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Ankle Fractures

Home » Conditions » Ankle Fractures

Ankle Fractures

Here to Help You Every Step of the Way

A broken ankle is also known as an ankle fracture. This means that one or more of the bones that make up the ankle joint are broken.

A fractured ankle can range from a simple break in one bone, which may not stop you from walking, to several fractures, which forces your ankle out of place and may require that you not put weight on it for a few months.

Simply put, the more bones that are broken, the more unstable the ankle becomes. When the fracture occurs, various ligaments that hold the joint in place may also be simultaneously damaged.

 

Causes

Reduce your risk.

  • Twisting or rotating your ankle
  • Rolling your ankle
  • Tripping or falling
  • Impact during an accident
 
 

Symptoms

Pinpoint your pain.

Because a severe ankle sprain can feel the same as a broken ankle, a foot and ankle specialist should evaluate every ankle injury.Common symptoms for a broken ankle include:

  • Immediate & severe pain
  • Swelling
  • Bruising
  • Tender to touch
  • Inability to put weight on affected foot
  • Deformity or feeling that the ankle is “out of place” particularly if the joint is dislocated
 

Diagnosis

Get the answers you need.

After discussing your symptoms and medical history, your doctor will do a careful examination of your foot and ankle. Then, he or she may order one or more tests, including:

  • X-rays: Helps to determine if and where the bone is broken or displaced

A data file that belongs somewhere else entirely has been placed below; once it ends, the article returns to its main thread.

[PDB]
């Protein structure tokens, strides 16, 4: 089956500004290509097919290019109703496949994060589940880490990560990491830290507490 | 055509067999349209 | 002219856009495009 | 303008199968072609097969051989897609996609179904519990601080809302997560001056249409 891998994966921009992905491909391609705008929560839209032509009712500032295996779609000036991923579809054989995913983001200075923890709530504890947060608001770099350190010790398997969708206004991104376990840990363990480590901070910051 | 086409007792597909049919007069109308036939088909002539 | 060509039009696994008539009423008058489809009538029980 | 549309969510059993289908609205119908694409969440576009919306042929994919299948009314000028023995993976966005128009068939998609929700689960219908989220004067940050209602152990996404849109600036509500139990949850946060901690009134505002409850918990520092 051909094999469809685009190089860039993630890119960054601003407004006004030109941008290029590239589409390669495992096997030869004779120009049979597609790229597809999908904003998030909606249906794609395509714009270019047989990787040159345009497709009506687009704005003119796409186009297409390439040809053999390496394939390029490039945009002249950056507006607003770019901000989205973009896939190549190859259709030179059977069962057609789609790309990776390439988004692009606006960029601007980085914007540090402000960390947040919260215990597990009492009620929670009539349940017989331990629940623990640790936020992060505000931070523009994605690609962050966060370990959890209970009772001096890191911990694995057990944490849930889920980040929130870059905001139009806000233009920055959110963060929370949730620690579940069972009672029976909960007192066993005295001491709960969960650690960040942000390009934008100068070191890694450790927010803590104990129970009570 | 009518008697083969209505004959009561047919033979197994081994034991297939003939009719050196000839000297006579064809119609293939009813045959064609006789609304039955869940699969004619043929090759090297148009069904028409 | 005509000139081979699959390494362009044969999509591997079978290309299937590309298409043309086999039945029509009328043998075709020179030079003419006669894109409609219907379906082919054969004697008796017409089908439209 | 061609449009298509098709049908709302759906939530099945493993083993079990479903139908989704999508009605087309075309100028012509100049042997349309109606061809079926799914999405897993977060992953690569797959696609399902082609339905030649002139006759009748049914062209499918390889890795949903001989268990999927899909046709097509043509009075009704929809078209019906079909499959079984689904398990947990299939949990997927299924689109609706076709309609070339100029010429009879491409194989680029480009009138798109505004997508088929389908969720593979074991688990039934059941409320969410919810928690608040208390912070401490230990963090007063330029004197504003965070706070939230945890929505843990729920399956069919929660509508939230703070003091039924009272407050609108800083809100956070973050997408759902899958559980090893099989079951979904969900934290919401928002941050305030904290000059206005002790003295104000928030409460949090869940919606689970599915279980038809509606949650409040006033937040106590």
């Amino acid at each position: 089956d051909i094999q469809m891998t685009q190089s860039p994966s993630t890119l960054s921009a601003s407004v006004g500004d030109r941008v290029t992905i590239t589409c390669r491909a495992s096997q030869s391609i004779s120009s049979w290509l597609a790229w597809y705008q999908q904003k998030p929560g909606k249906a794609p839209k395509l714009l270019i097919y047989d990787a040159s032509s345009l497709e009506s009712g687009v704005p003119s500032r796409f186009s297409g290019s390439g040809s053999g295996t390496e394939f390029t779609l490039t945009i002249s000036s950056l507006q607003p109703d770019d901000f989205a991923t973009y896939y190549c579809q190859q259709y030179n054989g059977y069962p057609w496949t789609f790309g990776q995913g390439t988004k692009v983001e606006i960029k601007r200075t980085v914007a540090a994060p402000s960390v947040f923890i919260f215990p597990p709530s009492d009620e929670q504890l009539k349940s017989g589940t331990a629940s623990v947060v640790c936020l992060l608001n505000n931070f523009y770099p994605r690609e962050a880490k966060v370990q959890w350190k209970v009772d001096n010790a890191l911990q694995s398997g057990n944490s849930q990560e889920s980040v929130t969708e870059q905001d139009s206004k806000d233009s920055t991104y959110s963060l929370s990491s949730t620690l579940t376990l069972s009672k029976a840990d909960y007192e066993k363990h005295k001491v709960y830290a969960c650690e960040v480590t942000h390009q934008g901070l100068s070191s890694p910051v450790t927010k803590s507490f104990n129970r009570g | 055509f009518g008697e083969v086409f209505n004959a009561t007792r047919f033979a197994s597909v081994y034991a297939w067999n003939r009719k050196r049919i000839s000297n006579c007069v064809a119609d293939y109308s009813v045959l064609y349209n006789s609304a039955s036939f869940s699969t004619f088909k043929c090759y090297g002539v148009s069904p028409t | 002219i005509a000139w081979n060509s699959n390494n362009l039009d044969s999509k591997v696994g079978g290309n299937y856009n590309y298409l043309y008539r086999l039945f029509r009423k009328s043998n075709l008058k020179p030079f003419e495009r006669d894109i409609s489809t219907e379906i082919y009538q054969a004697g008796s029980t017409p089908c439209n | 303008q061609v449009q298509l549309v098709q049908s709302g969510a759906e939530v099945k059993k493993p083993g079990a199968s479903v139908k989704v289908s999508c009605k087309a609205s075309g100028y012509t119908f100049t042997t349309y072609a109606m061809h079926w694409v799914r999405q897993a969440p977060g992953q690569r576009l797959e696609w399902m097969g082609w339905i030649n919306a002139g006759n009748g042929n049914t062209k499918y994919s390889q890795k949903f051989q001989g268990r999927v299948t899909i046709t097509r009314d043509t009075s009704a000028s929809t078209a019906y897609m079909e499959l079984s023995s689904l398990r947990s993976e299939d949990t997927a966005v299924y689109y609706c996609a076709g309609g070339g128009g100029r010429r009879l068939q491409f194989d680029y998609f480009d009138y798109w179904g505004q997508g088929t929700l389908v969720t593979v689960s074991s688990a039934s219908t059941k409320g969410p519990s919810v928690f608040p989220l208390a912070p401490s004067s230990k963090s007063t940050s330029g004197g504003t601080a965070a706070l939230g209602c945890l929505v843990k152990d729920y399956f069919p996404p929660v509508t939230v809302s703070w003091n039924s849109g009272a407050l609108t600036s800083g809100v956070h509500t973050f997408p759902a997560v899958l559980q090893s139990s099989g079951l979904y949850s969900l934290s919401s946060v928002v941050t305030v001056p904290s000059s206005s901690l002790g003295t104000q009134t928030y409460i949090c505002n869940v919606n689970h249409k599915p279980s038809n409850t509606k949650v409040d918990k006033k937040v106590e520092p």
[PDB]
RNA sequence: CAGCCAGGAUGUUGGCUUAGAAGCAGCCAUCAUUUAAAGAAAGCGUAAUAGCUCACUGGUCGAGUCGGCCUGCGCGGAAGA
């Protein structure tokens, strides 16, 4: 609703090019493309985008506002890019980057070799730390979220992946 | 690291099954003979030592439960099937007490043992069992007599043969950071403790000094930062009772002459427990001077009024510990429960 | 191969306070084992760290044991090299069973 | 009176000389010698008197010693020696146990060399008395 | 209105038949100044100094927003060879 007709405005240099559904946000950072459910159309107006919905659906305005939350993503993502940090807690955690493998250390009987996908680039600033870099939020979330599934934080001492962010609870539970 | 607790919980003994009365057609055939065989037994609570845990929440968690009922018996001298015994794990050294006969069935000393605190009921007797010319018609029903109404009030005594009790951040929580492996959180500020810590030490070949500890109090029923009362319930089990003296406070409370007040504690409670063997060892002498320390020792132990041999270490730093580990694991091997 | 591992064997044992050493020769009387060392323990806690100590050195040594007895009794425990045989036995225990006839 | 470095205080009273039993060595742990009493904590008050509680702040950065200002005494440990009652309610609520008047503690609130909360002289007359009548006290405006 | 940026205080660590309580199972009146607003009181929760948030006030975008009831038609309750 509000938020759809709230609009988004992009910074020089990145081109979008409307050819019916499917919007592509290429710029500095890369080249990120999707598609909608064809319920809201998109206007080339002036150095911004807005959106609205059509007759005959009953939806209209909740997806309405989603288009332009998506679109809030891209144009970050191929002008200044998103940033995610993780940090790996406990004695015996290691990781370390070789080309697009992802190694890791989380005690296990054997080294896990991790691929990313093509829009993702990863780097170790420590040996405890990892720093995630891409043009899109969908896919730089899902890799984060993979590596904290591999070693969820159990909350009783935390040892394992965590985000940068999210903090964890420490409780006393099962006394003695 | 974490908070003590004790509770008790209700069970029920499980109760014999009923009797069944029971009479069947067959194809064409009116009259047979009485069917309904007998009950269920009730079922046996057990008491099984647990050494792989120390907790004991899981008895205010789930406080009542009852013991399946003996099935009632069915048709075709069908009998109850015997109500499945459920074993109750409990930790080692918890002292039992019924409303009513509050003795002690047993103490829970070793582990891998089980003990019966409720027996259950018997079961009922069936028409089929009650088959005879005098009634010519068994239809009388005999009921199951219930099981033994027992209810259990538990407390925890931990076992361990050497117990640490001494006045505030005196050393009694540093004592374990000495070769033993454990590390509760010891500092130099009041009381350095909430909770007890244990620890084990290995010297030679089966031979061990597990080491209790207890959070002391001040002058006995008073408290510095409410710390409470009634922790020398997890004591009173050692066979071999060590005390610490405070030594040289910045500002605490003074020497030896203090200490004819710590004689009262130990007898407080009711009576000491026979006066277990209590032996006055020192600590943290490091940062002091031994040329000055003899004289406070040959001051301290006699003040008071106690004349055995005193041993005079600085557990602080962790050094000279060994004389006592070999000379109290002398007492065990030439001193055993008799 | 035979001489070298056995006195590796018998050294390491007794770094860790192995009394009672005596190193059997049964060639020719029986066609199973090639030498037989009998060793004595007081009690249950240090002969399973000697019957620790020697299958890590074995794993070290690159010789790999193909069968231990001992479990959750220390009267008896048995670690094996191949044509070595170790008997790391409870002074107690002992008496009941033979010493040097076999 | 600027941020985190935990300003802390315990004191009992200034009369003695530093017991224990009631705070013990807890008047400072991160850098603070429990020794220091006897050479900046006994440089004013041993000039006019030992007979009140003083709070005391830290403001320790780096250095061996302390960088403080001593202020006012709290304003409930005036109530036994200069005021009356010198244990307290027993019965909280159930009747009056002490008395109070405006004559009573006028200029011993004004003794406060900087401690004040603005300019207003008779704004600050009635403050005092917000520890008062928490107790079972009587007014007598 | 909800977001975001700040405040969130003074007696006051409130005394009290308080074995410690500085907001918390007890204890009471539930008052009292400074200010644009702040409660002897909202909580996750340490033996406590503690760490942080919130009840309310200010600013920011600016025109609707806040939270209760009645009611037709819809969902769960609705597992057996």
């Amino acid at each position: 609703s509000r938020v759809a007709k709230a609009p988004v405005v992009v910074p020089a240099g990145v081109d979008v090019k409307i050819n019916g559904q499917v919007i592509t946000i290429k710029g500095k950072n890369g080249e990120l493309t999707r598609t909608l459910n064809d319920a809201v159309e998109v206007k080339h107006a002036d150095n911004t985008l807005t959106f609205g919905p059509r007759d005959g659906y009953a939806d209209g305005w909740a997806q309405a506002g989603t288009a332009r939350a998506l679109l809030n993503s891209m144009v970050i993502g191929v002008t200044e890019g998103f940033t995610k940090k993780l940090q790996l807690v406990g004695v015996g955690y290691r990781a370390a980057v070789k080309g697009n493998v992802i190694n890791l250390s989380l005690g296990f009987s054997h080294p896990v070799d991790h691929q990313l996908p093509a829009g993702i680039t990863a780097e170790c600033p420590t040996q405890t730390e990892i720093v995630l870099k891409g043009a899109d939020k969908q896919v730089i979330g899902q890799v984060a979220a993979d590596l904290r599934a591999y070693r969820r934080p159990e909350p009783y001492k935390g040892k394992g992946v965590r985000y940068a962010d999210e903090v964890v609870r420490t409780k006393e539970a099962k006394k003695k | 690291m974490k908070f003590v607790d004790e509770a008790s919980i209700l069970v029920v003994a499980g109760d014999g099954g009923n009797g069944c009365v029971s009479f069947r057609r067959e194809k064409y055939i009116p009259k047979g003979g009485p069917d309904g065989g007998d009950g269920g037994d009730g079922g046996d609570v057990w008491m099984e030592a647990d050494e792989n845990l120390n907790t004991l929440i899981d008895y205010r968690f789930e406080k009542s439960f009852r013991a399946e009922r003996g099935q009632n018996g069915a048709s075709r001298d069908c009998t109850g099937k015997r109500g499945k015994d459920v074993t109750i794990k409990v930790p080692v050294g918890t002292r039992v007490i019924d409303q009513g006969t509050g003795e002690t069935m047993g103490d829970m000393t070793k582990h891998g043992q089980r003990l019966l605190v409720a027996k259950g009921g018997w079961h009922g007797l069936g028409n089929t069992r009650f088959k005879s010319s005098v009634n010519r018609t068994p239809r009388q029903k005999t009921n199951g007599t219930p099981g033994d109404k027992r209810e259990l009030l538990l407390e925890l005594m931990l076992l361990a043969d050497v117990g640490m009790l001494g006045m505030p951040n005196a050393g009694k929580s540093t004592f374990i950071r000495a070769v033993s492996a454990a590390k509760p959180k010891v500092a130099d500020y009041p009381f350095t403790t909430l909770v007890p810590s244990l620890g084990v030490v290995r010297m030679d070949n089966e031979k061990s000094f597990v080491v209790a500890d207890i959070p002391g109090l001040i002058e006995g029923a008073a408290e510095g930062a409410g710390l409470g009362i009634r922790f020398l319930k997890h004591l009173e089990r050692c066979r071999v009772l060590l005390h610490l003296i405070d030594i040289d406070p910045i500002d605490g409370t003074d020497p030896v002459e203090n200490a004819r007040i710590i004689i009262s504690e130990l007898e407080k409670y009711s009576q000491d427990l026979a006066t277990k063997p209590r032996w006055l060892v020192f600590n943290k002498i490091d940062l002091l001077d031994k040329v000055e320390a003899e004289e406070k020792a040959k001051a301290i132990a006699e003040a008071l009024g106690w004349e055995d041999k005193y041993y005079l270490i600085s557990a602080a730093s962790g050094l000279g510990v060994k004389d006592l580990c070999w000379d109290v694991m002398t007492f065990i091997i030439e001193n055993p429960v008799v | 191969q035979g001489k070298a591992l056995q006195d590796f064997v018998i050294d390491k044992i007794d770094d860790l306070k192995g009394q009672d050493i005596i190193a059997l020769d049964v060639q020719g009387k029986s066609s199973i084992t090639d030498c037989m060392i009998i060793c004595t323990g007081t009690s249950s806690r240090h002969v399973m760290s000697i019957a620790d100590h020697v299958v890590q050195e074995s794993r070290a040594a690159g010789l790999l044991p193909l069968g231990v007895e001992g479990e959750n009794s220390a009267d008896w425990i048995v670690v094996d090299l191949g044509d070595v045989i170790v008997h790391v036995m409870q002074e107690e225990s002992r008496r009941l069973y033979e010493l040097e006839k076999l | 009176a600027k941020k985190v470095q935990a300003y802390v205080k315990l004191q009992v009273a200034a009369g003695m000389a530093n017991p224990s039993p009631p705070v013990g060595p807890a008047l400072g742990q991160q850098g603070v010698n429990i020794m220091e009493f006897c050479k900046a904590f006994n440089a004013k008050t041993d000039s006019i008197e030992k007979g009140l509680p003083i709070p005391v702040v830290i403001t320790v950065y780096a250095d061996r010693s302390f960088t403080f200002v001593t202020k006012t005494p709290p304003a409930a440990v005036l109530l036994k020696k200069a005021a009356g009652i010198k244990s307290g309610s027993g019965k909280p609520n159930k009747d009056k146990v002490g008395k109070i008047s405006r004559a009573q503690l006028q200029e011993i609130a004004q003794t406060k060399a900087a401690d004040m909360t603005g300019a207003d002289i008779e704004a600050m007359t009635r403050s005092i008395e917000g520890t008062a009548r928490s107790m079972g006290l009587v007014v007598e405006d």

• Stress test: Places pressure on the ankle to determine if the ankle fracture is unstable
  • Computed tomography (CT) scan: Used to further evaluate an ankle injury, particularly when the fracture extends into the ankle joint
  • Magnetic resonance imaging (MRI) scan: Captures high-res images of both bones and soft tissues, like ligaments
 
 

Treatment

Life’s too short to put up with pain.

Whether the break involves a minor crack or multiple fractures, our surgeons deliver expert patient care to expedite rehabilitation. Treatment of broken ankles depends on which bone is broken and the severity of the injury, but typically includes:

  • Reduction involves physically manipulating the bone to its original position. Once the bone is set, the ankle is immobilized with a cast or brace.
  • Surgery may be required to stabilize the ankle. Pins, plates and screws will help with proper alignment of the bone, and may be removed after the ankle heals.
  • Physical therapy helps to improve strength and flexibility after a period of immobilization.

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